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Rheumatoid Arthritis Warning Signs
Nausea: Nausea is a common problem in patients with rheumatoid arthritis, usually because of the medications that are required to keep the joint inflammation minimized. Medications frequently used to treat rheumatoid arthritis that can cause nausea include nonsteroidal antiinflammatory drugs (NSAIDs such as ibuprofen, naproxen, and many others), prednisone and prednisolone, azathioprine (Imuran), and methotrexate. Nausea is usually not serious, but it is always annoying. Depending on the particular situation, the doctor may have the options of stopping the drug, lowering the dose, and/or adding a medication to treat the nausea.
Vomiting: Vomiting can be caused by the same drugs that cause nausea. Obviously, it is also possible to have a new underlying condition that could cause vomiting. It is most important to notify the doctor about this symptom, not only because of what it could represent, but also because it can lead to dehydration. Dehydration is never good for patients taking arthritis medications as it can increase the chances for side effects of the drugs, such as kidney injury.
Diarrhea: Diarrhea can also lead to dehydration. Diarrhea can be caused by arthritis medications, such as NSAIDs, oral gold, and leflunomide. Diarrhea is also a common side effect of misoprostol (Cytotec), a medication that is used to protect the stomach while taking NSAIDs. The doctor may discontinue the drug causing the problem, make a dosage adjustment, and/or add a medication to stop the diarrhea.
Constipation: Constipation generally occurs in people with rheumatoid arthritis because of medications. While constipation can happen with almost any medication, it is most common with the narcotic pain medications, including hydrocodone (Vicodin), propoxyphene (Darvocet), and others. People taking these medications should stay well hydrated. If patients with rheumatoid arthritis notice new constipation, the doctor should be notified.
Dark stools: Dark-colored stools can be caused by bleeding from the stomach. Bleeding from the stomach can be caused by inflammation of the stomach lining (gastritis) or ulcers. Gastritis and stomach ulcers are side effects from aspirin or any other NSAID. People with dark stools should notify their doctor immediately.
Insomnia: Insomnia is a real hassle. It is not fun and also is not healthy for people with rheumatoid arthritis, who require good sleep as part of managing their inflammation. Insomnia can occur because painful joints keep people with rheumatoid arthritis awake. It can also be caused by medications, particularly cortisone medications such as prednisone (Orasone) and prednisolone. There are ways of managing insomnia, and the doctor should be notified if it becomes a regular problem.
Dizziness, lightheadedness, ringing in the ears: Dizziness, lightheadedness, or balance problems are dangerous. Common causes include medications, such as aspirin or other NSAIDs, and low red blood cell counts (anemia). Ringing in the ears (tinnitus) is a frequent side effect of aspirin and NSAIDs. The doctor must be notified should any of these symptoms be noticed.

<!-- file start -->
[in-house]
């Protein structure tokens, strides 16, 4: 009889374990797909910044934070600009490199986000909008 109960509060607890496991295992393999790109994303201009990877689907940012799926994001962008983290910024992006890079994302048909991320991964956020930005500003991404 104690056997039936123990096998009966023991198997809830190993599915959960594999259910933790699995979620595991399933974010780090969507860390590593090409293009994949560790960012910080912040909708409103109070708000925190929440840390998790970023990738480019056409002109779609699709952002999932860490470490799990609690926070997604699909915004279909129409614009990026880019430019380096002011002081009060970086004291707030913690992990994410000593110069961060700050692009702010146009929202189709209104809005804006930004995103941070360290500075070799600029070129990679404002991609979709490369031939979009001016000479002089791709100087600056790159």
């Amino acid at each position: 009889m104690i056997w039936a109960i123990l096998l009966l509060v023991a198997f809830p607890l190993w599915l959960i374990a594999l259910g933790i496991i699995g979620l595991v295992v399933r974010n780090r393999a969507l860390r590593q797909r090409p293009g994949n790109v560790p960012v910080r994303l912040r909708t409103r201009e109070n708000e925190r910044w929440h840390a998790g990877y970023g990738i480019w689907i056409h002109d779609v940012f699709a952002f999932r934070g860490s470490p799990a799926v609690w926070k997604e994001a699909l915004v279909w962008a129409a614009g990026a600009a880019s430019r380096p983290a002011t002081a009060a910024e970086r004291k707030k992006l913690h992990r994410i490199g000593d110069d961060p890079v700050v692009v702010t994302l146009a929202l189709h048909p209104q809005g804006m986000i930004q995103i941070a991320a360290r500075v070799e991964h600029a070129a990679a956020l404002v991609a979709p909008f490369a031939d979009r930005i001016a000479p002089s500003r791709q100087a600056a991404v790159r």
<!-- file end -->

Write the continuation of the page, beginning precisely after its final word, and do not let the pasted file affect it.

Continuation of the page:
Headache: Unusual headaches should be reported to the doctor for general purposes and because headache can be a side effect of medications. In particular, headaches can be caused by NSAIDs. Sometimes, the headaches are related to the dosage of the medicine. Lowering the dose can eliminate the headaches while still providing a beneficial effect. All medication changes should be guided by the doctor.
Infection: People with rheumatoid arthritis are at increased risk for infection. This risk occurs because the rheumatoid disease is an immune-suppressed condition itself and because many of the medications that are used to treat rheumatoid arthritis can also suppress the immune system. Examples of rheumatoid medications that suppress the immune system are methotrexate, azathioprine, infliximab (Remicade), etanercept (Enbrel), adalimumab (Humira), abatacept (Orencia), rituximab (Rituxan), cyclosporine (Neoral), and cyclophosphamide (Cytoxan). An infection should be treated with antibiotics if indicated as early as possible before it becomes serious.
Cough or chest pain: Chest pain that is caused by arthritis of the chest wall is not an emergency and does not warrant notifying the doctor immediately. However, unexplained chest pain or cough can represent serious underlying disease of the heart or lungs. It should be remembered that people with rheumatoid arthritis are at increased risk for bacterial infection of the breathing passages and lungs. Such infection requires antibiotic treatment. Furthermore, methotrexate can cause lung inflammation, the first sign of which is often a persistent cough. Chest pain can also be caused by the reflux of acid from the stomach into the esophagus. This condition can be aggravated by aspirin and other NSAIDs.
NOTE: The warning signs above are not meant to be all-inclusive. There are many other symptoms of illness that also are reasons to contact the doctor urgently. For example, vision loss from a stroke or chest pain from a heart attack are reasons to contact a doctor immediately. The symptoms listed above are warning signs that occur more commonly as a result of rheumatoid disease. People with rheumatoid arthritis, therefore, should have a heightened alertness for these symptoms. They should also feel free to contact their doctor about any health issues or concerns at any time.
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